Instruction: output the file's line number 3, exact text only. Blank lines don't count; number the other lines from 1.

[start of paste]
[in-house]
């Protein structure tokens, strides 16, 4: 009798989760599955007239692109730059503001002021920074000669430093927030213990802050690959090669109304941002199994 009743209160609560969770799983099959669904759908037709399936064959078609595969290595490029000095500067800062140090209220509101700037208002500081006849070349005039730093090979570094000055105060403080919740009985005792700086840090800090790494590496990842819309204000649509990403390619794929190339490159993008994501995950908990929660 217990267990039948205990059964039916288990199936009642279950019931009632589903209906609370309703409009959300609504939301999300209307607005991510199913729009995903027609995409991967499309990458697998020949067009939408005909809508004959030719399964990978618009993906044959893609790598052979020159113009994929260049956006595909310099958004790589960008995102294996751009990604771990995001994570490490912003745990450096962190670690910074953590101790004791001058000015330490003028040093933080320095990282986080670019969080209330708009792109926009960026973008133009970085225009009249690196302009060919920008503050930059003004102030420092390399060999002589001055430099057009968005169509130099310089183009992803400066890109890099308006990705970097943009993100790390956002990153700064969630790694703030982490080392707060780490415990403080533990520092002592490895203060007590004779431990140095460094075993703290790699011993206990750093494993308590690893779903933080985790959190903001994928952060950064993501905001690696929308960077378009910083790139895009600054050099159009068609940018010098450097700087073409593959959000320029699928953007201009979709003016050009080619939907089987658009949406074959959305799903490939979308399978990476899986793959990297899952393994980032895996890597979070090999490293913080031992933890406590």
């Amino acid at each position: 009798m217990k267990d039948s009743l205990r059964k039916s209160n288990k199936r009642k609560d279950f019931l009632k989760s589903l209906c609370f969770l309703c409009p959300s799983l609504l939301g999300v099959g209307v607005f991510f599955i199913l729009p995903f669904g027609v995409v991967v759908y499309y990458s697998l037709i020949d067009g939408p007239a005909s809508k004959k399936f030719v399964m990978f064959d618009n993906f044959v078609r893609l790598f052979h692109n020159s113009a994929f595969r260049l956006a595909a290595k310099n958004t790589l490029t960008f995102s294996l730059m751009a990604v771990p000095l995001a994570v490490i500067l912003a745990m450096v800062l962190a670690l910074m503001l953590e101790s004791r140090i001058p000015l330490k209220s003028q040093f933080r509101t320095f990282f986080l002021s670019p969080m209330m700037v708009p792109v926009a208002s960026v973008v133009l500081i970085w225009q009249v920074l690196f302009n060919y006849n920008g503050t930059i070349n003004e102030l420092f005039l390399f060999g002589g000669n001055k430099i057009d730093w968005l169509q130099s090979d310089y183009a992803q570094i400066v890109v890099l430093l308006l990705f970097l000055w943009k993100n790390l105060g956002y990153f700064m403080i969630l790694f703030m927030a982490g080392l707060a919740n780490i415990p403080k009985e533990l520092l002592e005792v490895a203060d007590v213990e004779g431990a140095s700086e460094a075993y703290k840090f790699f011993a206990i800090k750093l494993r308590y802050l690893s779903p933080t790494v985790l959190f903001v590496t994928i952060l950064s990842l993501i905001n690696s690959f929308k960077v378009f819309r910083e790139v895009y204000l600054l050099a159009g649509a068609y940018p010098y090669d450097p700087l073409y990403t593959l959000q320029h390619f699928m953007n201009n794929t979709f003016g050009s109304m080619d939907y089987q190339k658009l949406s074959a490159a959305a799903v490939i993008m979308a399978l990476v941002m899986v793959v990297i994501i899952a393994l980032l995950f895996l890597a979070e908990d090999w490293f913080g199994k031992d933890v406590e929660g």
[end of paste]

């Amino acid at each position: 009798m217990k267990d039948s009743l205990r059964k039916s209160n288990k199936r009642k609560d279950f019931l009632k989760s589903l209906c609370f969770l309703c409009p959300s799983l609504l939301g999300v099959g209307v607005f991510f599955i199913l729009p995903f669904g027609v995409v991967v759908y499309y990458s697998l037709i020949d067009g939408p007239a005909s809508k004959k399936f030719v399964m990978f064959d618009n993906f044959v078609r893609l790598f052979h692109n020159s113009a994929f595969r260049l956006a595909a290595k310099n958004t790589l490029t960008f995102s294996l730059m751009a990604v771990p000095l995001a994570v490490i500067l912003a745990m450096v800062l962190a670690l910074m503001l953590e101790s004791r140090i001058p000015l330490k209220s003028q040093f933080r509101t320095f990282f986080l002021s670019p969080m209330m700037v708009p792109v926009a208002s960026v973008v133009l500081i970085w225009q009249v920074l690196f302009n060919y006849n920008g503050t930059i070349n003004e102030l420092f005039l390399f060999g002589g000669n001055k430099i057009d730093w968005l169509q130099s090979d310089y183009a992803q570094i400066v890109v890099l430093l308006l990705f970097l000055w943009k993100n790390l105060g956002y990153f700064m403080i969630l790694f703030m927030a982490g080392l707060a919740n780490i415990p403080k009985e533990l520092l002592e005792v490895a203060d007590v213990e004779g431990a140095s700086e460094a075993y703290k840090f790699f011993a206990i800090k750093l494993r308590y802050l690893s779903p933080t790494v985790l959190f903001v590496t994928i952060l950064s990842l993501i905001n690696s690959f929308k960077v378009f819309r910083e790139v895009y204000l600054l050099a159009g649509a068609y940018p010098y090669d450097p700087l073409y990403t593959l959000q320029h390619f699928m953007n201009n794929t979709f003016g050009s109304m080619d939907y089987q190339k658009l949406s074959a490159a959305a799903v490939i993008m979308a399978l990476v941002m899986v793959v990297i994501i899952a393994l980032l995950f895996l890597a979070e908990d090999w490293f913080g199994k031992d933890v406590e929660g």